The City is moving forward with plans to potentially place a parks bond on the 2018 ballot to pay for park expansions and upgrades to existing parks. The City has hired a strategic research company to conduct a survey to gauge support for a bond.

Santa Monica voters overwhelmingly supported Measure A last November, a countywide parcel tax that will fund park improvements starting July 2018. It is estimated Santa Monica will receive $10 million over the following ten years from the measure. However, the City’s director of community and cultural services, Karen Ginsberg, says that is not enough money to fund the City’s ambitious parks agenda.

Parks advocates say support for Measure A reflects a commitment to expanding parks in the City. Parks Commissioner John Cyrus Smith noted Santa Monica has never had a Parks Bond, yet 79 percent of voters supported Measure A.

“Clearly, that vote shows broad support for parks,” Smith said. “A Parks Bond, if approved, would be a win-win-win for everyone in Santa Monica and it is desperately needed if we are to ever expand the amount of true parks space.”

Since 1997, the City has increased its park acreage from 112 acres to 137 acres, according to a recent report from Ginsberg. The City still lags behind the County in overall acreage, offering 1.4 acres of parkland per 1,000 residents. The County averages 3.3 acres for every 1,000 residents.

A capital funding measure could cover the costs of the 12-acre expansion of Airport Park, a permanent sports field at the Civic Center with underground parking, and/or a renovation of Memorial Park.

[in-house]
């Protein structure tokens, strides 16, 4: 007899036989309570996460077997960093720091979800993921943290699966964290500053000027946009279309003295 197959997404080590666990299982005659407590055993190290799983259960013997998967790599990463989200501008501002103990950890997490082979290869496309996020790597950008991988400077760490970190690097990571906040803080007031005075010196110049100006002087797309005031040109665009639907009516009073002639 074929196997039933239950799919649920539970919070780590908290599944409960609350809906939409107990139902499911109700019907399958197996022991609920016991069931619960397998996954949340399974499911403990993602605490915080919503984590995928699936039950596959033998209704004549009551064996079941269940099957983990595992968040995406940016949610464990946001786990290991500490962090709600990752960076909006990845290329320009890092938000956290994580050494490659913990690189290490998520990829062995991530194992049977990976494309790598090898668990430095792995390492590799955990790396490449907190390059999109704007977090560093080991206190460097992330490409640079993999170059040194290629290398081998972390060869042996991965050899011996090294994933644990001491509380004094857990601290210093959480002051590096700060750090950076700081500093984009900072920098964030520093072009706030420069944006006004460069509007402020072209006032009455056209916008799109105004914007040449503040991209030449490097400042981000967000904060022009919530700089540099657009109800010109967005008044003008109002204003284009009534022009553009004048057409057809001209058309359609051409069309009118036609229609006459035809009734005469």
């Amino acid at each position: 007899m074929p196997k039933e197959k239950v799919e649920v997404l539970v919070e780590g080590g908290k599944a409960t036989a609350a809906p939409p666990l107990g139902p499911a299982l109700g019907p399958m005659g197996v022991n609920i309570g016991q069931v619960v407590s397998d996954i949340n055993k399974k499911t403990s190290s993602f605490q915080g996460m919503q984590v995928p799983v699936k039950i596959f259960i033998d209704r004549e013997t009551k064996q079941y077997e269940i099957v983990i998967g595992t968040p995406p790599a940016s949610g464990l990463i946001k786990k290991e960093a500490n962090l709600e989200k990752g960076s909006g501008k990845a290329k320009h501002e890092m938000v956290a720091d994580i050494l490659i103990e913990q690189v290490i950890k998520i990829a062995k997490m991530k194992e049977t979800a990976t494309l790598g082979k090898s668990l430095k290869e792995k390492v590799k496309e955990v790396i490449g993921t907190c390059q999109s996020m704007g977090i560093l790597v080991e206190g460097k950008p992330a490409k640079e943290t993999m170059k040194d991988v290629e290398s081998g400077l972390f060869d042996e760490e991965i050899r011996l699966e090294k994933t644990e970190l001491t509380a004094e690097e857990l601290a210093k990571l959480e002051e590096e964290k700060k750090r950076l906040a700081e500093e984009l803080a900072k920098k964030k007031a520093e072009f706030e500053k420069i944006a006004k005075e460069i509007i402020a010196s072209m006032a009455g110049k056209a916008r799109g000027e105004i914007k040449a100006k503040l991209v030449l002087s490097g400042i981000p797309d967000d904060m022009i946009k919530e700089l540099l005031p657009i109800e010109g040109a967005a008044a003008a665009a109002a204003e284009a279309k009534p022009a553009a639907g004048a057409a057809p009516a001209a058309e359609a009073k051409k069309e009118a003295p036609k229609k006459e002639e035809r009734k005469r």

The City Council has unanimously supported moving forward with a potential measure, directing staff to concentrate on casting a wide net. A funding measure would require two-thirds majority vote to pass.

“Prop 13 has put a high hurdle in front of us so it is about not only appealing to people’s hearts and minds but also about really trying to figure out what will dig up the most votes,” Councilmember Gleam Davis said at an April City Council meeting.

Part of that wide net could include a provision allowing funds to go to arts and cultural programming. The president of the Santa Monica Conservancy specifically asked the pollsters to include a question about Civic Auditorium.

“We suggest that the Bond measure could include funding toward the rehabilitation and revitalization of the Civic Auditorium as a performance venue, thus broadening the base of supporters,” Carol Lemlein said in a letter to the Council.

The Parks Commission also directed staff to explore a soda tax to fund parks, similar to a measure in Berkeley that took effect in 2015. A recent study reported in PLoS Magazine found sugar-sweetened drink sales fell 9.6 percent in the first year of the tax while raising $1.4 million for community health programs.

Print Friendly